by Mindy Seu
Hackers, scholars, artists and activists of all regions, races and sexual orientations consider how humans might reconstruct themselves by way of technology
When learning about internet history, we are taught to focus on engineering, the military-industrial complex and the grandfathers who created the architecture and protocol, but the internet is not only a network of cables, servers and computers. It is an environment that shapes and is shaped by its inhabitants and their use.
The creation and use of the Cyberfeminism Index is a social and political act. It takes the name cyberfeminism as an umbrella, complicates it and pushes it into plain sight. Edited by designer, professor and researcher Mindy Seu (who began the project during a fellowship at the Harvard Law School's Berkman Klein Center for the Internet & Society, later presenting it at the New Museum), it includes more than 1,000 short entries of radical techno-critical activism in a variety of media, including excerpts from academic articles and scholarly texts; descriptions of hackerspaces, digital rights activist groups, bio-hacktivism; and depictions of feminist net art and new media art.
Contributors include: Skawennati, Charlotte Web, Melanie Hoff, Constanza Pina, Melissa Aguilar, Cornelia Sollfrank, Paola Ricaurte Quijano, Mary Maggic, Neema Githere, Helen Hester, Annie Goh, VNS Matrix, Klau Chinche / Klau Kinky and Irina Aristarkhova.
Both a vital introduction for laypeople and a robust resource guide for educators, Cyberfeminism Index—an anti-canon, of sorts—celebrates the multiplicity of practices that fall under this imperfect categorization and makes visible cyberfeminism’s long-ignored origins and its expansive legacy.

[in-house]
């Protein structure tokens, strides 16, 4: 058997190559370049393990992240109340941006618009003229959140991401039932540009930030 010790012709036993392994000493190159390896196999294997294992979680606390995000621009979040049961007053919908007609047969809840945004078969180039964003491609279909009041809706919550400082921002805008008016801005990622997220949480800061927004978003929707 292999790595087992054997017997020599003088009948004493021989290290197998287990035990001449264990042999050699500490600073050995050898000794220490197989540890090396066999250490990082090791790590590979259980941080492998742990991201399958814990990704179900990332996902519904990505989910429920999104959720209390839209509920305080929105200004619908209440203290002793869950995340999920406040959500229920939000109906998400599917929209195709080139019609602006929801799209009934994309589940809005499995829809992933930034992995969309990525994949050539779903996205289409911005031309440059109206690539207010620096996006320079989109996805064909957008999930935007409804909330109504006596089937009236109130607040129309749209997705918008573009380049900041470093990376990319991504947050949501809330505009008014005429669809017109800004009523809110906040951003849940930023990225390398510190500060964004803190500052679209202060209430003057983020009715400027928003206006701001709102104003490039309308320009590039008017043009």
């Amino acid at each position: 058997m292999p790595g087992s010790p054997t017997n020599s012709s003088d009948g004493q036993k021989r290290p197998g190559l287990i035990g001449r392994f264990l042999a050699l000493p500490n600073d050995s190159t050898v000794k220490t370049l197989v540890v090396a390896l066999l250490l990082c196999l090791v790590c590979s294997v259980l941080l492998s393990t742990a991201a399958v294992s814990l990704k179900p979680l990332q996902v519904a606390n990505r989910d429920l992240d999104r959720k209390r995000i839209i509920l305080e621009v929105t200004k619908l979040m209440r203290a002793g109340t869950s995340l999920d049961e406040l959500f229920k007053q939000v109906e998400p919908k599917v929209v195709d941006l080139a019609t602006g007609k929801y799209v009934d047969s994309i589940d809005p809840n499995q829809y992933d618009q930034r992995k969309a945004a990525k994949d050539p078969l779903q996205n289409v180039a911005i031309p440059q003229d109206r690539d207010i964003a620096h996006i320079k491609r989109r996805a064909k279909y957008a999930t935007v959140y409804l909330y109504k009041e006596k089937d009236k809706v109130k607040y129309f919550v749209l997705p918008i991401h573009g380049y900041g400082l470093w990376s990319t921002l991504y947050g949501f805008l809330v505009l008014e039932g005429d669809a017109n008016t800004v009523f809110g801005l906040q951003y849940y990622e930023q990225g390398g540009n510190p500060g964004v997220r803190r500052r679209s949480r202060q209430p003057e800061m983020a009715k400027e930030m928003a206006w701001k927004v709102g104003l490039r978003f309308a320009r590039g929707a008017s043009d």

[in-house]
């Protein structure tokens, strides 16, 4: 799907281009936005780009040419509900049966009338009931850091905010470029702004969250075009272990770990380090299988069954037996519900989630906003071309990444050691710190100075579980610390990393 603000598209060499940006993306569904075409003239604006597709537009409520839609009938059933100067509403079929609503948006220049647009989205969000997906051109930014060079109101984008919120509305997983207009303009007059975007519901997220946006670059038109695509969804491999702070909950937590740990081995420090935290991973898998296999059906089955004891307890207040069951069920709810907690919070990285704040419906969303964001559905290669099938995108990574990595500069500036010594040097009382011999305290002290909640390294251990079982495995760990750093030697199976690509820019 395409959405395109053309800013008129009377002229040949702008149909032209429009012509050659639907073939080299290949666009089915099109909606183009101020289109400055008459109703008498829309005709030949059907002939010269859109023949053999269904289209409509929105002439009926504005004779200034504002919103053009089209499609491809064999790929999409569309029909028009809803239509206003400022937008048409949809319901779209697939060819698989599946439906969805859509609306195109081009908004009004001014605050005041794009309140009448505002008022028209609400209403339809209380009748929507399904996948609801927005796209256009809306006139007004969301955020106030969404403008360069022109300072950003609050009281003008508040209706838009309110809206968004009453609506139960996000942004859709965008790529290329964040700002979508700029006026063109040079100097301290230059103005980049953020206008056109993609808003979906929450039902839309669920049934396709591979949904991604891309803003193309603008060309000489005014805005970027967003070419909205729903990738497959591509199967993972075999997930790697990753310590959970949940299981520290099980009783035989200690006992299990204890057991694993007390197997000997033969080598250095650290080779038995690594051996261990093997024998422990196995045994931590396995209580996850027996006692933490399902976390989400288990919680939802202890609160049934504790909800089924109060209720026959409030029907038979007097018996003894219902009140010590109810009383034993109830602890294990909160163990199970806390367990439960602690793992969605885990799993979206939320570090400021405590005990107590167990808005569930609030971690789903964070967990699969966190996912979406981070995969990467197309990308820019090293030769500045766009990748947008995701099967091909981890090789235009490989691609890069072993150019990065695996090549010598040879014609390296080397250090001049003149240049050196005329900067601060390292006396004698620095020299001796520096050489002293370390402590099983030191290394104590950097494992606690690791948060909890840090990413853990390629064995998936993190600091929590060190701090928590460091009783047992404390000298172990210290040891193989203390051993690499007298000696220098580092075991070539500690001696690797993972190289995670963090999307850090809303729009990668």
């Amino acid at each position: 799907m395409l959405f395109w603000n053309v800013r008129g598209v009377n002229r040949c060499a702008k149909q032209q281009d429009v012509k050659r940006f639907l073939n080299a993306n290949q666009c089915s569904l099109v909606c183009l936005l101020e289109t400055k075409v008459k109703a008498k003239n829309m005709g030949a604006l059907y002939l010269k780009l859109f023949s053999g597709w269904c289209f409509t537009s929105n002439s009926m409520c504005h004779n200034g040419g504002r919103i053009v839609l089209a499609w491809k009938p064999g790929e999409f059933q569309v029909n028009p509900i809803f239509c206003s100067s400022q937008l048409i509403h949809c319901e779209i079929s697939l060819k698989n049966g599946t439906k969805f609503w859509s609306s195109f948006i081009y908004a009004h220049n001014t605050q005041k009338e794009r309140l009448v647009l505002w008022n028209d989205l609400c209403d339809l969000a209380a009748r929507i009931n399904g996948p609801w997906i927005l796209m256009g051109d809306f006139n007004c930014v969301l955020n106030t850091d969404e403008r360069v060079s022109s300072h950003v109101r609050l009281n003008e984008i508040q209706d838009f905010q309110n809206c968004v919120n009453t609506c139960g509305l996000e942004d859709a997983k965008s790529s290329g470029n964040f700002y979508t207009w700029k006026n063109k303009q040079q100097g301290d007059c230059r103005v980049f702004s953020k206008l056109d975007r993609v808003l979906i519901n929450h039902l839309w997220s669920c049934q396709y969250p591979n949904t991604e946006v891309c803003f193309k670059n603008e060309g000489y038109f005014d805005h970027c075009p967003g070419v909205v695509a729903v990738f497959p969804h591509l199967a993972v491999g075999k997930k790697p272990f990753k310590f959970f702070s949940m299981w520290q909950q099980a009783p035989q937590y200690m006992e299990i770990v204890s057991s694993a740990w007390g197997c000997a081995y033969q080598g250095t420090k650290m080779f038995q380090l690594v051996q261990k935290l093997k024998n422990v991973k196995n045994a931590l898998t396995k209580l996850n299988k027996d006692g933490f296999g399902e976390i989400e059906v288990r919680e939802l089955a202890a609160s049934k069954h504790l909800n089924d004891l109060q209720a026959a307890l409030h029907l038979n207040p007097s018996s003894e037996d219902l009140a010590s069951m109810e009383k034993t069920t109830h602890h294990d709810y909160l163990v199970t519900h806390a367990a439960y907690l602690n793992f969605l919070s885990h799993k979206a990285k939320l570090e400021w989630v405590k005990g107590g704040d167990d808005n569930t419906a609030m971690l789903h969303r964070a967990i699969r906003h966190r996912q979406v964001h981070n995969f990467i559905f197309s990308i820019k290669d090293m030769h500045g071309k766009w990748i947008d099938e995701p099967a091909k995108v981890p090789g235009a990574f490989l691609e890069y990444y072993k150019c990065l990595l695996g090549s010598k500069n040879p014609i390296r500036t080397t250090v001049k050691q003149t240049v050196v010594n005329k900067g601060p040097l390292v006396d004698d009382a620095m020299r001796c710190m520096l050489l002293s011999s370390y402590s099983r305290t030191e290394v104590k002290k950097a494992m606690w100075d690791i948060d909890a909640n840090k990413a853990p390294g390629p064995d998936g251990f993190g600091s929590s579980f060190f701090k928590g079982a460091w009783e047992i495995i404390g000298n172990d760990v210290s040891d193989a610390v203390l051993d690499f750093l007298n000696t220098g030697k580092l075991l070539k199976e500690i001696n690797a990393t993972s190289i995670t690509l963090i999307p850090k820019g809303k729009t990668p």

“This invaluable research tool will hugely expand, update, and perhaps even revolutionize the feminist discourse. It might even be considered a work of conceptual art in itself." —Lucy R. Lippard, author of Six Years: The Dematerialization of the Art Object from 1966 to 1972
“This book served as my doorway to cyberfeminism and I now see what an energetic continent awaits me. Anywhere I stepped it burned my hair off, it’s that brilliantly intense." —Kevin Kelly, founding editor Wired magazine
“You can use it as a reference, follow a thread, or just access it at random and it delivers wit and wisdom from over three decades of one of the most politically and intellectually challenging movements of our era. What happens between sexed flesh and gendered tech? More than ever we all need to know."—McKenzie Wark, author of A Hacker Manifesto